return queryInterface.dropTable("users");
  }
};

Now our migrations are created now we need to migrate them to the database.

sequelize db:migrate

It will output the successfully migrated migration and errors in case of any.

You can use the CLI to take a look at the users and tweets tables structure using the describe command on your MySQL CLI.

use socialnetwork;
describe tweets;
describe users;

 

Inserting to Database

Let's create a bootstrap.js module that will do the fake data insertion on the database for our social network.

/* src/bootstrap.js */
//Export a default function (we use Async/Await)
module.exports = async () => {
  //Require models
  const Tweet = require("./models/Tweet");
  const User = require("./models/User");
  //Create Relations 
  User.hasMany(Tweet, { as: "Tweets", foreignKey: "userId" });
  Tweet.belongsTo(User, { as: "User", foreignKey: "userId" });
};

For our Models Association (Relation) we have two constraints:

  • User: can have one or more Tweets (one-to-many).
  • Tweet: can have one user only as an author (one-to-one) 

Each Sequelize model has a built-in methods used to describe associations among other models, the first parameter it takes is the target and an options object as the second parameter.

  • hasMany: for a one-to-many association, will associate User with many tweets with configuration (foreignKey will be added to the tweets table).
  • as option: used to set setters in the User Model so you can call userInstance.setTweets(tweets).
  • belongsTo: for a one-to-one association to associate each tweet with one and only one user.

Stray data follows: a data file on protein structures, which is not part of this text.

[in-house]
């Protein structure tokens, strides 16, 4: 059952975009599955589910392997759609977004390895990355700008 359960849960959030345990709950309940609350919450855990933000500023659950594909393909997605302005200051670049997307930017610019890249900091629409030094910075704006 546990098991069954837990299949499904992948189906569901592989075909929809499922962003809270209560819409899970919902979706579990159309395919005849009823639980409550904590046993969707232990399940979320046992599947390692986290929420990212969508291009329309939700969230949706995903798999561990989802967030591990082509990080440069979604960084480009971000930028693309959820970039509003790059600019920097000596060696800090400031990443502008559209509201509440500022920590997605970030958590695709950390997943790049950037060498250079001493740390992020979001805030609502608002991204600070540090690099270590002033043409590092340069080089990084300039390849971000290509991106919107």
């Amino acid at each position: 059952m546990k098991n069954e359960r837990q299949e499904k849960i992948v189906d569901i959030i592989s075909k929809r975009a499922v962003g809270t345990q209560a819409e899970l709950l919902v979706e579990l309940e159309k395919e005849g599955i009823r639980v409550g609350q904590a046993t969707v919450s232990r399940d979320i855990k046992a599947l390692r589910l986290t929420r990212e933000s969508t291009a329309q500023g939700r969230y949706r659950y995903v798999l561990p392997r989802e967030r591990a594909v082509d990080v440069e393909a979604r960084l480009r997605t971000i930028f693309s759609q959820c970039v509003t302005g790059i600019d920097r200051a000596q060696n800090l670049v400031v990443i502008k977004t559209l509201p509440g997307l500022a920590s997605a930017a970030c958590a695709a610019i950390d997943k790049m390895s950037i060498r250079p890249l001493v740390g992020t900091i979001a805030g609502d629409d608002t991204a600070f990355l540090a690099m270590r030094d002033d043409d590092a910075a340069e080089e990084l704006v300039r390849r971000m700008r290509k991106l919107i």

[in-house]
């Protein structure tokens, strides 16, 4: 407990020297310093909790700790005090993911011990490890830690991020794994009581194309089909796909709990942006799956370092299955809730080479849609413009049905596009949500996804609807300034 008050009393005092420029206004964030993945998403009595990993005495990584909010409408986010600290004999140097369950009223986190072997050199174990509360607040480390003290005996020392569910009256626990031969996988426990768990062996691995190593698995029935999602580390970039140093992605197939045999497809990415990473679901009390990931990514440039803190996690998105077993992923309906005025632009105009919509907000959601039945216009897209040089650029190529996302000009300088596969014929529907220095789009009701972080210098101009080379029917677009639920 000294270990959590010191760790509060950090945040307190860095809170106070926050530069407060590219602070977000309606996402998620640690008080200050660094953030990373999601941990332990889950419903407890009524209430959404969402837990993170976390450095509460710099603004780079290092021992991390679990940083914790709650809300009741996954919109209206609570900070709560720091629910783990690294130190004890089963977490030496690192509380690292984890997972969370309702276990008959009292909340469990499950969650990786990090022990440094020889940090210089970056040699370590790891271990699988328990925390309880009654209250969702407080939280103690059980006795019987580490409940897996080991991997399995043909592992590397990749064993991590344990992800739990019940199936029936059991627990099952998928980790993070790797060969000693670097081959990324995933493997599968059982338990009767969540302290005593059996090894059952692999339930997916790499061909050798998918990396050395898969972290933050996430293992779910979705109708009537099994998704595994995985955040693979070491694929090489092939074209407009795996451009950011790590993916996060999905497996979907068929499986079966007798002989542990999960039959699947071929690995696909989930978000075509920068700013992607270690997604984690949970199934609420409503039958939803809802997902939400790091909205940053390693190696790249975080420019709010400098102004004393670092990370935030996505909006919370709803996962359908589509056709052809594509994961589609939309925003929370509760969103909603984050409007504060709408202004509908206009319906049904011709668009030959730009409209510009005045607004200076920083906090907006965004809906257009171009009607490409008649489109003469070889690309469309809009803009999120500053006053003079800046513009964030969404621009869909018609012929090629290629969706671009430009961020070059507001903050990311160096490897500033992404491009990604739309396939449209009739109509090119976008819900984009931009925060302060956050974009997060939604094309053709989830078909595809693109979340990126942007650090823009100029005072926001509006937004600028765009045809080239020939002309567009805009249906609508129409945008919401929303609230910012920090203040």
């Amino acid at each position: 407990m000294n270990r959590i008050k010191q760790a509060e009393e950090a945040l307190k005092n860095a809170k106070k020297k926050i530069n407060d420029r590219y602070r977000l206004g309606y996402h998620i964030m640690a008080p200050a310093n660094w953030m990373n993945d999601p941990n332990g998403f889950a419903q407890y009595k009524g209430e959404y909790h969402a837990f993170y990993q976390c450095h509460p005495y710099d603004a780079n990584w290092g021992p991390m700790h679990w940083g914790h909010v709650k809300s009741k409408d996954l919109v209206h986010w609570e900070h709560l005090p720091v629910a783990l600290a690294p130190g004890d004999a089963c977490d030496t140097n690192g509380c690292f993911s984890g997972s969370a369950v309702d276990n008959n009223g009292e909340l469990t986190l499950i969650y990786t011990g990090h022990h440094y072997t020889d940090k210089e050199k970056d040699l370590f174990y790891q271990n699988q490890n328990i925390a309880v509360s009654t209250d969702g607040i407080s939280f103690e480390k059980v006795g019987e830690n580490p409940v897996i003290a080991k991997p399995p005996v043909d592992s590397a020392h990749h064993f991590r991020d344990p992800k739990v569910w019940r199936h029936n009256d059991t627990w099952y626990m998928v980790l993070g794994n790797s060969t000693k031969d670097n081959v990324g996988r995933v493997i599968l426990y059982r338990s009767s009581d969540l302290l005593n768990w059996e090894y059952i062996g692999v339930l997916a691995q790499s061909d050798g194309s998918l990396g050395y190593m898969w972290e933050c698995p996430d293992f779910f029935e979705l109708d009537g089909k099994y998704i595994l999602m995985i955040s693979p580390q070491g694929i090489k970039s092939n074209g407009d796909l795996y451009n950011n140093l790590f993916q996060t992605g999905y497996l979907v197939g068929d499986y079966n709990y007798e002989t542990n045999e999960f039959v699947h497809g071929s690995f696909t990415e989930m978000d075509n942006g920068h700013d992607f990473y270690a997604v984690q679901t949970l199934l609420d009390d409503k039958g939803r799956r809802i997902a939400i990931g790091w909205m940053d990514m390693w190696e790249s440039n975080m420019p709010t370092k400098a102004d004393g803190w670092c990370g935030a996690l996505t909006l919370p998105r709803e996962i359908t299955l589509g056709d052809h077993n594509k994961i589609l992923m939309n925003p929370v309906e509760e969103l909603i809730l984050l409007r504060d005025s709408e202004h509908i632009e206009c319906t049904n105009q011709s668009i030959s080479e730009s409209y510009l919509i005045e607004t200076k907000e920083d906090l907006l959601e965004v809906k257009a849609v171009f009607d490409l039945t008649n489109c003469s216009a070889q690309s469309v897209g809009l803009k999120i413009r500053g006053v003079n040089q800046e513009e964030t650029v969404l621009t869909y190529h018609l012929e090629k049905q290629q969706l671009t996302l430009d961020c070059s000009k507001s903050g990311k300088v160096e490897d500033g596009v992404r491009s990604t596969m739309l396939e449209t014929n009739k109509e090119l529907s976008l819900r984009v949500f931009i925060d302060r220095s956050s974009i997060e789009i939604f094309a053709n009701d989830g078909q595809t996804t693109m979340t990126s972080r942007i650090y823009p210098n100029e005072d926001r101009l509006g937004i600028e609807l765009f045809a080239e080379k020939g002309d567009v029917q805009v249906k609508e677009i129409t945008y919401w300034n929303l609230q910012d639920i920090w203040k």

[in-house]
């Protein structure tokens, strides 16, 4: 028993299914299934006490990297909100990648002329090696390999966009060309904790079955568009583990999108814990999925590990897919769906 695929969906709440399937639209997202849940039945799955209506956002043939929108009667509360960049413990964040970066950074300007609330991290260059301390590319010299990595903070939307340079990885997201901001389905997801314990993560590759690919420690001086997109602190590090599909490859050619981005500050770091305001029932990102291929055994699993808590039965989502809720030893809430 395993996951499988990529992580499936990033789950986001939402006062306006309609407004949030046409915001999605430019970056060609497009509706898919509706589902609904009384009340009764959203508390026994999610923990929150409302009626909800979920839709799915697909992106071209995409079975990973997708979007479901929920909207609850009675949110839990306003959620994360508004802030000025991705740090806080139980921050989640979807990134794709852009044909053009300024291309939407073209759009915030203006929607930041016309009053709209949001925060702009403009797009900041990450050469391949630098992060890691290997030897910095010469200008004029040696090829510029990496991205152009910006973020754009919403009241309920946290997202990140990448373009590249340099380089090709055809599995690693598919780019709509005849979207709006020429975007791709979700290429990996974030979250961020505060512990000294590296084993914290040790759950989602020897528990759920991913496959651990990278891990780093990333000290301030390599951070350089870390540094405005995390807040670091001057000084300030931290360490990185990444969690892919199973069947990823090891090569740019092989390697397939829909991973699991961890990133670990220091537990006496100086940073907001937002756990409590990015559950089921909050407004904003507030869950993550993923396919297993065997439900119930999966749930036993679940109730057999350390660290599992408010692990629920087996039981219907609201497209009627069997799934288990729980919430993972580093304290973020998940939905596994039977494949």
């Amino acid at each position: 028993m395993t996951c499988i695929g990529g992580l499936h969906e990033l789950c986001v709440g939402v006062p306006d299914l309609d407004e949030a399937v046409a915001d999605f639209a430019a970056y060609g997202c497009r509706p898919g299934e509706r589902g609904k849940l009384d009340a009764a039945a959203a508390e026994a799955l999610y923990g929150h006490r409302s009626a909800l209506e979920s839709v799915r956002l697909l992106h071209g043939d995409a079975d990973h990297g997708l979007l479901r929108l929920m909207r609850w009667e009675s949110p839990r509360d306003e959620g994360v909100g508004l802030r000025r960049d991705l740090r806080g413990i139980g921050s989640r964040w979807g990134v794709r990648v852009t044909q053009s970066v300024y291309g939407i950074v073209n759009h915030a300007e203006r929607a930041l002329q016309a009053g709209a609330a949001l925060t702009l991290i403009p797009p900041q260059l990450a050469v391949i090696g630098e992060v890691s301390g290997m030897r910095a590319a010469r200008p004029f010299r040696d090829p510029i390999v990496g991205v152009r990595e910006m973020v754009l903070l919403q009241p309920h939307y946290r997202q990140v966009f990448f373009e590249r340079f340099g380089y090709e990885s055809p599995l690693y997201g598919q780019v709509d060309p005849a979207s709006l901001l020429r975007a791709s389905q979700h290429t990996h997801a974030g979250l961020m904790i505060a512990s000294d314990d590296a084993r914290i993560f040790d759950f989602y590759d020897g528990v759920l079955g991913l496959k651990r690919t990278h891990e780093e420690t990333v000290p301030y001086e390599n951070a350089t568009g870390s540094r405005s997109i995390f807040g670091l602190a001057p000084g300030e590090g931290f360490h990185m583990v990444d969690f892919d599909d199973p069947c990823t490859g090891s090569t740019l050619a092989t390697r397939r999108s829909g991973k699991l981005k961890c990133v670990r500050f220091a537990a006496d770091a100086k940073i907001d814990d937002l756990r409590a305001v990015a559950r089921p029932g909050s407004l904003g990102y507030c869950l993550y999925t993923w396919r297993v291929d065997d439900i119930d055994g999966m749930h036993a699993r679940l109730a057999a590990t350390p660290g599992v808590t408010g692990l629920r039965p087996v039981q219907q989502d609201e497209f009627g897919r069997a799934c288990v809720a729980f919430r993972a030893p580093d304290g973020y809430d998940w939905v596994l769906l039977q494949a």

Check the Association Docs for more detailed info.

Let's insert some User to the database.

//Generic Error Handler 
const errHandler = err => {
  //Catch and log any error.
  console.error("Error: ", err);
};
//create returns a promise which gets resolved to the user instance 
//We also use await, you can use standard then callback.
const user = await User.create({
  username: "alexdmc",
  passwd: "1234567890"
}).catch(errHandler); ///< Catch any errors that gets thrown
//You must provide the userId to get each tweet linked to a single user.
const tweet = await Tweet.create({
  content: "This is actually the tweet content Tweeted from Iphone",
  userId: user.id
}).catch(errHandler);

A model.create method is used to create a user instance using the provided data and then save it and finally returns a promise holding the new user instance.

We use await which gets resolved if the creation and saving succeed otherwise the catch callback (errHandler) will get called.

To associate a tweet with its author (user) we have to put the userId attribute under the tweet to point to the author's unique id.

Fetching from Database (Eager Loading)

For fetching specific data related to a specific model we have to use the Model class providing it with a filter (condition) to fetch a specific record(s) from the database.

Let's try to fetch users data plus all its tweets (using eager-loading).

eager-loading is the process of fetching a models data that is associated with another model in one fetch call (also known as Populating).

//Find All Users with Thier Tweets
const users = await User.findAll({
  where: { username: "alexdmc" },
  include: [{ model: Tweet, as: "Tweets" }] ///< include used to eager-load associated model 
}).catch(errHandler);
//log users & tweets
console.log("AlexDMC Tweets: ", JSON.stringify(users));

We findAll the users with their associated tweets the where attributes take the filter object and include is an array on which you specify the associated model you want to eager-load alongside the current model (User).

the include takes an array of object we need to specify associated model's model class and the as attribute (which you used to define the association between the two models).

The output should have all the registered users with an array of their tweets.

Read More on Eager-Loading Docs.

 

What's Next

This tutorial is just a quick introduction to Sequelize and how to use its main features, if you want to master and work with Sequelize you must read the http://docs.sequelizejs.comDocs for more detailed pieces of information and instructions.